Within the category of Neurodevelopmental Disorders suggested by the DSM-V (Diagnostic and Statistical Manual of Mental Disorders – Fifth Version), we find two subcategories that are especially popular and sometimes confusing: Intellectual Disability (ID) and Autism Spectrum Disorder (ASD) .


As long as they belong to the same category, ADD and ID share some characteristics. For example, they originate in early childhood and have limitations in specific or global areas of adaptive behavior. That is, in both cases the person who has the diagnosis has difficulties in developing personally, socially, academically, and occupationally in the way that is expected for his or her chronological age. However, both their diagnosis and their intervention have some important differences.

In this article we will review the differences between Intellectual Disability and Autism (or, rather, the Autism Spectrum Disorder construct).

5 differences between ADD and Intellectual Disability

Intellectual Disability and ASD often coexist, that is, after making the corresponding evaluations both can be diagnosed at the same time (in this case we speak of a comorbidity between ADD and ASD). In other words, it is very common for people with ASD to also have some manifestations of Intellectual Disability, and vice versa.

However, the two are experiences that differ on some issues, which is necessary to know in order to access a timely intervention.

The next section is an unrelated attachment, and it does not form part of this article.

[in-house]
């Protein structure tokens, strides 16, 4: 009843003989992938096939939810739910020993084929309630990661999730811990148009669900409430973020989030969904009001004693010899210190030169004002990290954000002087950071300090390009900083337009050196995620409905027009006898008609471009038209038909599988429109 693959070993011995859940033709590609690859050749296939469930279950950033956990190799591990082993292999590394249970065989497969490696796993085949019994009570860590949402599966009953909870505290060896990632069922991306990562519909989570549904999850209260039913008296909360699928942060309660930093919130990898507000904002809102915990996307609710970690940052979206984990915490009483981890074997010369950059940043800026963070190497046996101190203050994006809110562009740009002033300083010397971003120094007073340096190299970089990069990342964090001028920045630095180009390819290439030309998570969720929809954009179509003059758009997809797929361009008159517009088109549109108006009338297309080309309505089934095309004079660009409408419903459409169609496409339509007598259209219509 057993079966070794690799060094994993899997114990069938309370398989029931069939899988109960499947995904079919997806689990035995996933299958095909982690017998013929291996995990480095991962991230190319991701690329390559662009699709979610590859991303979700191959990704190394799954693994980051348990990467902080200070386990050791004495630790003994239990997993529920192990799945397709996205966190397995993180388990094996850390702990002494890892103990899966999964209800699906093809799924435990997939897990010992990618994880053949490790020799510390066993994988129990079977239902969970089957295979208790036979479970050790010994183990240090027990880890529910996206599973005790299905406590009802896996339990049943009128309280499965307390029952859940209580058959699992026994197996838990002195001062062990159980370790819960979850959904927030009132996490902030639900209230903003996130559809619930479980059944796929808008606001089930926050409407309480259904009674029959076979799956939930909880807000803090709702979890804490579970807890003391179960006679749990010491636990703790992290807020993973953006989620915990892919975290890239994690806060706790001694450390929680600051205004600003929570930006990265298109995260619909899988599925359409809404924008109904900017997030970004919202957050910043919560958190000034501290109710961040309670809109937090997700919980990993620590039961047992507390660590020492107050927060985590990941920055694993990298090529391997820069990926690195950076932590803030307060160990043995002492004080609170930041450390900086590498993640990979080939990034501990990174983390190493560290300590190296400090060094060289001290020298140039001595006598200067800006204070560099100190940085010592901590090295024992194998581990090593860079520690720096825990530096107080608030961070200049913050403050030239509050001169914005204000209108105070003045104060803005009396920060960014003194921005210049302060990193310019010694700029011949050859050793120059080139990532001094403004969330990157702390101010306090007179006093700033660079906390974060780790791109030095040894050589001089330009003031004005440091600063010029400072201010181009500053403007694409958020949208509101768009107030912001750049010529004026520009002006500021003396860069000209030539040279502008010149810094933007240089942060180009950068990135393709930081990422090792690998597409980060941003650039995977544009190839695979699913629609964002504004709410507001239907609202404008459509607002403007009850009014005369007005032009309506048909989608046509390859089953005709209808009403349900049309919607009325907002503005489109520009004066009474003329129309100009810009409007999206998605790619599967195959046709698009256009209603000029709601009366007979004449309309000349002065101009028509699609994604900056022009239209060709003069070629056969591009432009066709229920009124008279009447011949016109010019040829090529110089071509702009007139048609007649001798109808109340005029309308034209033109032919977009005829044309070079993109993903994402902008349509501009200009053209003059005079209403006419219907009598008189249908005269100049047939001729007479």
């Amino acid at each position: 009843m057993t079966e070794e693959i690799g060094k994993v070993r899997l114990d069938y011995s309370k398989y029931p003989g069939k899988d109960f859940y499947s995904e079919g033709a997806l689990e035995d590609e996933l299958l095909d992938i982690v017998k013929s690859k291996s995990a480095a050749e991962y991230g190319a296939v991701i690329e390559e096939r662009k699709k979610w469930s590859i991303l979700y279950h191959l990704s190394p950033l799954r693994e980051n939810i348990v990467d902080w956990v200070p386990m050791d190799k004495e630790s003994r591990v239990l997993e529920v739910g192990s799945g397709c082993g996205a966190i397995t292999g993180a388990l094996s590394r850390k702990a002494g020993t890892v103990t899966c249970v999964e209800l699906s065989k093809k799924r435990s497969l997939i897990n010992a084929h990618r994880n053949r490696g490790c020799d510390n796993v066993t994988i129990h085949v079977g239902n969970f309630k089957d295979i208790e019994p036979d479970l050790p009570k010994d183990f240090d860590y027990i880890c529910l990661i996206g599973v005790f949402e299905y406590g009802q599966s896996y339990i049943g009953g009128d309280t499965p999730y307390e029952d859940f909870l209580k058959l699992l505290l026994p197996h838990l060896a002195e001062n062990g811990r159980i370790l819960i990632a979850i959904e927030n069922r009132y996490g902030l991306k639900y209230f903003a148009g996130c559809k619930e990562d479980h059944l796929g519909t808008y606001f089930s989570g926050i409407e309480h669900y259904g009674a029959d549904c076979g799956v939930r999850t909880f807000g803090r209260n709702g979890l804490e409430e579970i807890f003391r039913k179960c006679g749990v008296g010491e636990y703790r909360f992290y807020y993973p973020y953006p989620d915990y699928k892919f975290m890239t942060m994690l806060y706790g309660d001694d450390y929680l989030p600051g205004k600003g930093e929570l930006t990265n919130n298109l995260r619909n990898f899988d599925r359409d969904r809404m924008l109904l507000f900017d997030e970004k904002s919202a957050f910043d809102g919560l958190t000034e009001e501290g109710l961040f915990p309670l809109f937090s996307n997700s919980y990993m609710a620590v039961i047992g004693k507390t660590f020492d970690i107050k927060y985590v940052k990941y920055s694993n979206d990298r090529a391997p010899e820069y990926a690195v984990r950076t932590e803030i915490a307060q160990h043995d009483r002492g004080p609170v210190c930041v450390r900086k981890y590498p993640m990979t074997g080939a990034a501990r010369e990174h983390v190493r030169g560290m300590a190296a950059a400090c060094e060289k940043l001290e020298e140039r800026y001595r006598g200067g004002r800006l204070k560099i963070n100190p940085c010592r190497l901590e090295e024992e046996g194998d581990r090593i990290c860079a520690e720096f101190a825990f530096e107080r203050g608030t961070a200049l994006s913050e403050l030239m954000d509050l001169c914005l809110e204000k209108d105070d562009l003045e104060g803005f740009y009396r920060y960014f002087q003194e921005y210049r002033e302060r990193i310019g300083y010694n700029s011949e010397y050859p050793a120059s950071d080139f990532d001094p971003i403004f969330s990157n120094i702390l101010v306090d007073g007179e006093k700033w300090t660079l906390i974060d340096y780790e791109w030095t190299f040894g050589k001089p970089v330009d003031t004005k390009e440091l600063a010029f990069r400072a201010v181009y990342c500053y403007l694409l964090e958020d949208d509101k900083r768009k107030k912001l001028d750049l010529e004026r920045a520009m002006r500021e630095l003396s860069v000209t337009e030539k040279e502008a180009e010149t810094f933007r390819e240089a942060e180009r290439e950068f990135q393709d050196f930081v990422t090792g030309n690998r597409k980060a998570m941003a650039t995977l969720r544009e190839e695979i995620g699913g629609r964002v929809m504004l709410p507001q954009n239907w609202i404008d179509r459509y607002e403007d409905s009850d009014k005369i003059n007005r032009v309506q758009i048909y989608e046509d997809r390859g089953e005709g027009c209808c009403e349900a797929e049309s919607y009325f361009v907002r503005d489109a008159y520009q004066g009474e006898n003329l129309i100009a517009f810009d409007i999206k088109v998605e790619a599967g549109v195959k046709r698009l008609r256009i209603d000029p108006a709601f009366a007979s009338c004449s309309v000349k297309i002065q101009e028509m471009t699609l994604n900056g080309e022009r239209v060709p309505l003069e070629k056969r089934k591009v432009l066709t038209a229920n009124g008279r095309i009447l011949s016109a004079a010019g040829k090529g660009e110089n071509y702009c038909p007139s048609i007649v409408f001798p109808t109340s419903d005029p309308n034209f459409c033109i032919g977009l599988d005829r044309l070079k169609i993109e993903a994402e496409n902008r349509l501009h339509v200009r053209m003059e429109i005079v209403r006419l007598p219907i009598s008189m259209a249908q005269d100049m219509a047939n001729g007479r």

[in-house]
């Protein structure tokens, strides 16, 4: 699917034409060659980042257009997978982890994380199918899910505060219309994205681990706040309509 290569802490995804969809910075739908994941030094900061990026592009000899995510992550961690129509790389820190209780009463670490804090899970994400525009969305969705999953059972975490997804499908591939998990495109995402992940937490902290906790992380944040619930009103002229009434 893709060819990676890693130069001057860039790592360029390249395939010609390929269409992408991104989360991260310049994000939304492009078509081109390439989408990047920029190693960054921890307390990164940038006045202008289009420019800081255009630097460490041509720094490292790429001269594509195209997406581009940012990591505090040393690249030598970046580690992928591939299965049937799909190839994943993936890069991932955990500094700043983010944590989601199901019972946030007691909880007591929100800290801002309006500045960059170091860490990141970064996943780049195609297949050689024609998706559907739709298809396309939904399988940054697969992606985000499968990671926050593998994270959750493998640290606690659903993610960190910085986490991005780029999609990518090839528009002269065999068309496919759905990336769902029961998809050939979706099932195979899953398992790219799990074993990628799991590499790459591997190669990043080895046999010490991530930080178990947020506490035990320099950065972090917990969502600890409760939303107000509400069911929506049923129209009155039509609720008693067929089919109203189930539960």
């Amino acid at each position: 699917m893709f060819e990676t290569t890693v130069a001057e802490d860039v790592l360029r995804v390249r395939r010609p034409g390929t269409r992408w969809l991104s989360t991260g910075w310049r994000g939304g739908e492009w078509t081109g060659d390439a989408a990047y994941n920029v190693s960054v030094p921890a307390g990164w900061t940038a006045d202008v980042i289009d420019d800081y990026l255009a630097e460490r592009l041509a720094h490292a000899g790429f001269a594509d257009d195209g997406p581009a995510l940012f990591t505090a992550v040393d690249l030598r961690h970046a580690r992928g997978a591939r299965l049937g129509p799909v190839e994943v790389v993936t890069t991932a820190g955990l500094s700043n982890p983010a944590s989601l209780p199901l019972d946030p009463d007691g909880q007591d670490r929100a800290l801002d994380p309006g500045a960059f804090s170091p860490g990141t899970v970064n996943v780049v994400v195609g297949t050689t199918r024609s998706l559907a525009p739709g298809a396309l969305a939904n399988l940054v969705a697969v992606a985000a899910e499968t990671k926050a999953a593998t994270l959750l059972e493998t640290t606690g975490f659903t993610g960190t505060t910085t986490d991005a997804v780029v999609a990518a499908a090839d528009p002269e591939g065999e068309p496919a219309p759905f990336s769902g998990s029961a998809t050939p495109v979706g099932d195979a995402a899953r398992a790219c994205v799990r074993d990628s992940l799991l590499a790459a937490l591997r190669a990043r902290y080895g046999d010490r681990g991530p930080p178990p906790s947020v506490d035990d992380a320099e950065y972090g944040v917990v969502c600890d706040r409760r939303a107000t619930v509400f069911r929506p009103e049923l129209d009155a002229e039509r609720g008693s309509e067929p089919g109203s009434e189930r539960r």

1. Intellectual Skills vs. Social Communication

Intellectual disability is manifested in tasks such as reasoning, problem solving, planning, abstract thinking , decision making, academic learning or learning by experience. All this is observed on a daily basis, but can also be assessed using standardised scales.

In the case of Autism Spectrum Disorder, the major diagnostic criterion is not the intellectual area, but the area of social communication and interaction ; which is manifested as follows: little social-emotional reciprocity; little willingness to share interests, emotions or affections; the presence of a qualitative alteration of communication (for example, lack of verbal or non-verbal communication, or stereotypes in language); and a difficulty in adapting behavior to the norms of different contexts.

2. Adaptive behavior

In the case of Intellectual Disability, it is notorious the difficulty to reach the level of personal independence that is expected according to the chronological age. That is, without the necessary supports, the person has some difficulty in participating in daily life tasks, for example, at school, at work, and in the community.

This does not happen because of a lack of interest, but because the person with ID may need a constant repetition of the codes and social norms in order to acquire them and act according to them.

The adaptive behavior of ASD is manifested by little interest in sharing imaginative play or by a lack of disposition towards imitative play . It is also reflected in a lack of interest in making friends (because of a lack of intention to relate to peers).

This lack of interest stems from the fact that many of the things in their immediate environment can cause them high levels of stress and anxiety , which they alleviate through patterns or interests and restrictive, repetitive or stereotyped activities.